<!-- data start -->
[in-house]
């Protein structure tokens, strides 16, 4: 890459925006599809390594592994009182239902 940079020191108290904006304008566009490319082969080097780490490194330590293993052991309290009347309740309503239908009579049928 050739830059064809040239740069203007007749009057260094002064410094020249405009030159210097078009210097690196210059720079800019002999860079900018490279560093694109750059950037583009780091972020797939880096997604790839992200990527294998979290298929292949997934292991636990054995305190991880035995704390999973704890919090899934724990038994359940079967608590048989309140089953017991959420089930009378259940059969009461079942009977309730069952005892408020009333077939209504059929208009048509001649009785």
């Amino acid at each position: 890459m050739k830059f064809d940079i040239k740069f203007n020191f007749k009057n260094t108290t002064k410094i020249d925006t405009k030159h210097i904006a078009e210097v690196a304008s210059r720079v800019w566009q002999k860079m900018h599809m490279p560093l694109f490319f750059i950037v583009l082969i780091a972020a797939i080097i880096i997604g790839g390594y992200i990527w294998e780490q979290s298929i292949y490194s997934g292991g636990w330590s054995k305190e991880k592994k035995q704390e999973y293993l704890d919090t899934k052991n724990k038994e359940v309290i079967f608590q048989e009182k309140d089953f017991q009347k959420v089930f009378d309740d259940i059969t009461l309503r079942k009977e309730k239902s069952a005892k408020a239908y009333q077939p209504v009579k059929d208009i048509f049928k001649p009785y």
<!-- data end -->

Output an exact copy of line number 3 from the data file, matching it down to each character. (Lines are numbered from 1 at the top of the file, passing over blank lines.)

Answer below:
């Amino acid at each position: 890459m050739k830059f064809d940079i040239k740069f203007n020191f007749k009057n260094t108290t002064k410094i020249d925006t405009k030159h210097i904006a078009e210097v690196a304008s210059r720079v800019w566009q002999k860079m900018h599809m490279p560093l694109f490319f750059i950037v583009l082969i780091a972020a797939i080097i880096i997604g790839g390594y992200i990527w294998e780490q979290s298929i292949y490194s997934g292991g636990w330590s054995k305190e991880k592994k035995q704390e999973y293993l704890d919090t899934k052991n724990k038994e359940v309290i079967f608590q048989e009182k309140d089953f017991q009347k959420v089930f009378d309740d259940i059969t009461l309503r079942k009977e309730k239902s069952a005892k408020a239908y009333q077939p209504v009579k059929d208009i048509f049928k001649p009785y």